Investigate Development Case: Death with Dignity: Physician-Assisted Suicide
Consult the Research to understand more about the right to die movement, living with a terminal illness, and the effect of depression on decision making.
In the USA, California, Colorado, District of Columbia, Oregon, Washington, and Vermont have laws that allow terminally ill adults to get prescriptions for lethal doses of medications from their physicians. Patients must be capable of making health care decisions and have a terminal disease that will lead to death within six months (Death with Dignity, 2017).
While illegal in most countries, at least eight countries have legalized physician-assisted suicide. These include Belgium, Canada, Columbia, Finland, Germany, Luxembourg, and Switzerland (ProCon.org, 2017).
In November 2014, Pope Francis denounced the right to die movement by saying that it is a “false sense of compassion” to consider euthanasia as an act of dignity, when in fact it’s a sin against God and creation.
Studies of people with serious illnesses have revealed that being a burden on family is a significant concern about the end of life (Singer et al., 1999; Steinhauser et al., 2000). More recently, Chochinov et al. (2005) studied patients nearing death and found that the more of a burden a patient felt, the lower they reported their will to live.
Research by Mount Sinai School of Medicine (Kelley et al., 2012) studied 3,209 Medicare recipients during their last five years of life and examined their out-of-pocket health care expenditures. Those with cancer spent an average of $31,069, and 43 percent of people spent more than their total assets, (excluding the value of their home).
In a meta-analysis investigating the prevalence of depression among cancer patients, Mitchell et al., (2011) reported that approximately 16.3% of cancer patients meet diagnostic criteria for major depressive disorder. Best estimates are that between 15% and 50% of cancer patients experience depressive symptoms, and 5% to 20% will meet diagnostic criteria for major depressive disorder (Chochinov et al 1994; Hotopf et al 2002; Massie et al 2004; Shuster et al 1999; Bottomley et al 1998; Keith et al 2007).
Research shows that people with depression have difficulty making decisions (e.g., Klerman, 1980; Nezu & Perri, 1989; Radford et al., 1986). Indecisiveness is a symptom that is common enough in depressed individuals to be included in the DSM-V criteria for the disorder (American Psychiatric Association, 2013).
The choices made by depressed people may be sub-optimal compared to the choices made by non-depressed people (Chambers et al., 1996; Kulin et al., 1998; Leykin et al., 2000; Leykin & DeRubeis, 2014; Suri et al., 2004).
Leahy (1999, 2000, 2001, 2002) found that depressed people have a negatively biased “portfolio”, believing that they have few assets and low future potential. Individuals with higher levels of depressive symptoms perceived themselves as having fewer resources available.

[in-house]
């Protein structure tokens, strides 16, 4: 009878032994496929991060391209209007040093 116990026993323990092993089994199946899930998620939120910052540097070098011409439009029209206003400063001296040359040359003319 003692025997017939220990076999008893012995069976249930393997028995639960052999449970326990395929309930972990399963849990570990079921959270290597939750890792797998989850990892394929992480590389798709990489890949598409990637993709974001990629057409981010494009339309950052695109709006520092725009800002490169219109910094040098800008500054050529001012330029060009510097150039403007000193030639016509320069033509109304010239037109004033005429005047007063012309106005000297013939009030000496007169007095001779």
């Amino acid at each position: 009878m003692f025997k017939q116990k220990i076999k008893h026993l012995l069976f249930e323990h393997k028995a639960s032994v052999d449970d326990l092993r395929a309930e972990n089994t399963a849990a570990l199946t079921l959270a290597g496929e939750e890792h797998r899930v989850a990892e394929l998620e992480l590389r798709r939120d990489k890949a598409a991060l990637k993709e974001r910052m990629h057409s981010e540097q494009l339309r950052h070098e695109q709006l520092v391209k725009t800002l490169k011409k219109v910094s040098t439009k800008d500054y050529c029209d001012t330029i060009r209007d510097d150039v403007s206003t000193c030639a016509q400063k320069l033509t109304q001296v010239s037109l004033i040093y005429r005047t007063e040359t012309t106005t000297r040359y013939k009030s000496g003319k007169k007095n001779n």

Is Ben’s decision making being affected by his depression?
Ben: Everything feels like it’s getting harder to manage – the pain is unbearable some days. I have no energy or patience to play with the kids, Sara gave up work months ago to help take care of me and we are racking up some serious debt. I just feel I don’t have the energy to fight anymore – I’ve gone on longer than I wanted to, mostly because of my family’s wishes. I’m stripped of all my dignity and privacy – it’s too much.
Doc: We can certainly review your pain meds today. It sounds like your depression is still making life harder too, so perhaps we should also review your antidepressants and you might consider going back to talk to your therapist.
Ben: I don’t think it’s the depression – I’m still taking my antidepressants. It’s true I have stopped seeing my therapist – there just didn’t seem any point and it uses up energy that I don’t have. I’ve just had enough of living like this. I’ve managed for years, but now I’ve had enough. I really wanted to ask you today again about getting the medication for me to end it. This is no life – you can see that!
Doc: I’m sorry you feel so terrible and hopeless Ben. I would like to refer you to a psychologist for an assessment in the next few days. We can meet again when I have the results and discuss this further.
On October 5, 2015, at 9:10 A M, Sara wrote:
Thanks for stopping by the other day to take the kids, Ben was having a terrible day and they had arrived home early from childcare. I don’t know what to do with Ben anymore, we don’t have long left and all he’s talking about now is wanting to take matters into his own hands and end his suffering. I have no idea what to say or do for the best. I can’t bear to see him in so much pain and so unhappy, he can’t do any of the things he wants to do and he’s struggling around the kids. Our finances are a mess, but I don’t care about that. I just want to support him, and somehow try to enjoy the time we have left together. Anyways, thanks again Sue and see you soon.
Sara x x x
Sue replied to Sara’s e-mail today at 11:36 A M.
Email subject: R E: Thanks
It was no problem at all, we all had fun at the park. I really wish Ben would stop talking about that terrible idea of his. His father and I refuse to talk about it with him when he brings it up. That is no way out, I know he is no longer a practising Catholic like us, but I really would have thought his beliefs were enough to help him through. I’m sorry we can’t help more financially, we’ve done everything we can think of. Make sure he stops talking about that idea of his and we will get through these last few months together as a family and with God’s help. God bless you.
Sue x x x
Overdue bills and close accounts
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